So if nobody particularly cares which of the responses 1 through 6 they have evoked in Takuma, then the purpose of “shaming” has nothing to do with “creating the emotion of shame.” It’s all about modifying behavior, not attitudes.

    But here’s the important point: even though Takuma’s own racist or bigoted attitudes probably haven’t been changed by his being shamed, by creating a space where his bigotry is absent, the group has increased the probability that actual attitudes society-wide are more likely to change over the long term.

    For example, back in the 40s and 50s, there were plenty of white, upper-class social groups where no one would bat an eye at outright racist humor. Then around the 60s, there began to be people hanging around the outskirts of social gatherings looking disapprovingly at the folks in the middle of the room swapping racist jokes. By the 70s, it was the racists who were standing in the corners, looking over their shoulders to make sure their jokes weren’t being overheard. By the 80s and 90s, most of that humor had largely disappeared from public discourse – though the racists probably still felt free to express themselves in the old ways safe in their own homes. By today, I suspect that even if they still harbor all their old racist attitudes, they keep them to themselves or one or two trusted friends – don’t want to get lectured at by the grandkids, after all. (Well, and they can share them on the Internet too, of course – one of its main uses seems to be to allow people with out-of-step views to support one another.)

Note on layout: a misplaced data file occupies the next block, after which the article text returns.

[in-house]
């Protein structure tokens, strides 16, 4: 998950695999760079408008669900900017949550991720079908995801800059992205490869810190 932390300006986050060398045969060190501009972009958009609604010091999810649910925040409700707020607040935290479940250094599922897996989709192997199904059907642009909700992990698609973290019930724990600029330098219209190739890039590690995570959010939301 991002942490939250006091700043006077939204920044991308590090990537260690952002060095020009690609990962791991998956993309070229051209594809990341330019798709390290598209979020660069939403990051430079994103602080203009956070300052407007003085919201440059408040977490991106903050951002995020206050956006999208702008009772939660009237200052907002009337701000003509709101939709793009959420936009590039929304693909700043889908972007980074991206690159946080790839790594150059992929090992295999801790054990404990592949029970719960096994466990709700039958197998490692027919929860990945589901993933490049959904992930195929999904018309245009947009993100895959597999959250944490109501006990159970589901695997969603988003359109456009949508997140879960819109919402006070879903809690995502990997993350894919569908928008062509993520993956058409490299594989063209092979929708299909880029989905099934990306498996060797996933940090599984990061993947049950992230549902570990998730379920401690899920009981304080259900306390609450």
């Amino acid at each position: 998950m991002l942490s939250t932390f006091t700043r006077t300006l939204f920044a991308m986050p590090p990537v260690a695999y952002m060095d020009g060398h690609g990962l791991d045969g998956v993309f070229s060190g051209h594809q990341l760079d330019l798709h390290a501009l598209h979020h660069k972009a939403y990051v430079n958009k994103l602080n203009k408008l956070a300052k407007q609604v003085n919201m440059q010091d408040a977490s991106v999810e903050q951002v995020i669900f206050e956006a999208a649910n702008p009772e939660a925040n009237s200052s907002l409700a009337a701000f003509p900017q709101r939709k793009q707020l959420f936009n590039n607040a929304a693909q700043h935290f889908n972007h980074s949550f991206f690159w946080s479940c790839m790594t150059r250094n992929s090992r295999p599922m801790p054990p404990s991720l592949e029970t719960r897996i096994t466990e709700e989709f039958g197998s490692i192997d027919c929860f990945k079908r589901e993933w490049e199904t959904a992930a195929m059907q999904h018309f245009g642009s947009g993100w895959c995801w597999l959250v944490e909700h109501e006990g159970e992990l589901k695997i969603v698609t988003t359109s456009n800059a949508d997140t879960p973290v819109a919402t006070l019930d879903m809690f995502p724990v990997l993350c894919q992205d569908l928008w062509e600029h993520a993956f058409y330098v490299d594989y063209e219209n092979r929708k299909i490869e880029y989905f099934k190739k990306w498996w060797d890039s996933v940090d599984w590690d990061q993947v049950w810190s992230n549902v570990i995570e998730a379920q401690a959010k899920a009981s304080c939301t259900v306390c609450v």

The original racist who grew up in the 50s may have never once felt the emotion of shame at his racist attitudes. However, because society as a whole was able to successfully use the social mechanism of shaming to get him to shut up with his racism in public, multiple new generations grew up and entered the social sphere and learned different rules of social behavior than the ones he grew up with. And now, if his grandkids hear one of those old jokes, their response is “Did people really used to think that was funny?” It was shaming (the verb) that accomplished that progress. You say that’s morally equivalent to bullying; I disagree.

    It would be nice if we could more frequently change people’s behavior by using logic and ethics to persuade them that their behavior is wrong, but that isn’t the species we belong to. We’re social creatures, and most of the time we figure out which way we should go by constantly checking out the people who are flying on each side of us and adjusting our flight to match theirs. That’s why just a handful of seagulls can change the direction of a whole flock.